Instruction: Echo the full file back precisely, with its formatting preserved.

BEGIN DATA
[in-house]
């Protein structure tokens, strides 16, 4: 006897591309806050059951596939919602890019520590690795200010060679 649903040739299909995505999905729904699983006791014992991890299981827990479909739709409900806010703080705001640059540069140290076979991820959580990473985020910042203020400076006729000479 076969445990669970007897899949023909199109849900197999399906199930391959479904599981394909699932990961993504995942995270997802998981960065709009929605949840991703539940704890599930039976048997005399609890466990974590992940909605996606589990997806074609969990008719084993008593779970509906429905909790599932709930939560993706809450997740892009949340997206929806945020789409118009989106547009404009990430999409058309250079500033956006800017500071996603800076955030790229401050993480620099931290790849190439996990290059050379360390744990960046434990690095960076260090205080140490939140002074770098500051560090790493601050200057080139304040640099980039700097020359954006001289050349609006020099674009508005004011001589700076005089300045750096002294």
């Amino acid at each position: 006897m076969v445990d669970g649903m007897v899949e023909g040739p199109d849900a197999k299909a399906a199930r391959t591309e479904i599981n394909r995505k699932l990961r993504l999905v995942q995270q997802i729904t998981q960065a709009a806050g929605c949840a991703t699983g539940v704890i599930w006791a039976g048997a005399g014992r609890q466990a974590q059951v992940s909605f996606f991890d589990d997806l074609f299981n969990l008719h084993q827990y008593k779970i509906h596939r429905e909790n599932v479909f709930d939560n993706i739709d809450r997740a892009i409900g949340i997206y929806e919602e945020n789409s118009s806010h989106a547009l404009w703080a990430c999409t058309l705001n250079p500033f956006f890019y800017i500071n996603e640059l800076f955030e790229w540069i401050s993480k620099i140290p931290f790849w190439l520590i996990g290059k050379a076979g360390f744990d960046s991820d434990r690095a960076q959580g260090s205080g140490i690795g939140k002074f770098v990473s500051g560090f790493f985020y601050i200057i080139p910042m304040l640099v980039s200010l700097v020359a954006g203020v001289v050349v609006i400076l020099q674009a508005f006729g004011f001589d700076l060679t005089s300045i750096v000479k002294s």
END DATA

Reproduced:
[in-house]
């Protein structure tokens, strides 16, 4: 006897591309806050059951596939919602890019520590690795200010060679 649903040739299909995505999905729904699983006791014992991890299981827990479909739709409900806010703080705001640059540069140290076979991820959580990473985020910042203020400076006729000479 076969445990669970007897899949023909199109849900197999399906199930391959479904599981394909699932990961993504995942995270997802998981960065709009929605949840991703539940704890599930039976048997005399609890466990974590992940909605996606589990997806074609969990008719084993008593779970509906429905909790599932709930939560993706809450997740892009949340997206929806945020789409118009989106547009404009990430999409058309250079500033956006800017500071996603800076955030790229401050993480620099931290790849190439996990290059050379360390744990960046434990690095960076260090205080140490939140002074770098500051560090790493601050200057080139304040640099980039700097020359954006001289050349609006020099674009508005004011001589700076005089300045750096002294």
């Amino acid at each position: 006897m076969v445990d669970g649903m007897v899949e023909g040739p199109d849900a197999k299909a399906a199930r391959t591309e479904i599981n394909r995505k699932l990961r993504l999905v995942q995270q997802i729904t998981q960065a709009a806050g929605c949840a991703t699983g539940v704890i599930w006791a039976g048997a005399g014992r609890q466990a974590q059951v992940s909605f996606f991890d589990d997806l074609f299981n969990l008719h084993q827990y008593k779970i509906h596939r429905e909790n599932v479909f709930d939560n993706i739709d809450r997740a892009i409900g949340i997206y929806e919602e945020n789409s118009s806010h989106a547009l404009w703080a990430c999409t058309l705001n250079p500033f956006f890019y800017i500071n996603e640059l800076f955030e790229w540069i401050s993480k620099i140290p931290f790849w190439l520590i996990g290059k050379a076979g360390f744990d960046s991820d434990r690095a960076q959580g260090s205080g140490i690795g939140k002074f770098v990473s500051g560090f790493f985020y601050i200057i080139p910042m304040l640099v980039s200010l700097v020359a954006g203020v001289v050349v609006i400076l020099q674009a508005f006729g004011f001589d700076l060679t005089s300045i750096v000479k002294s």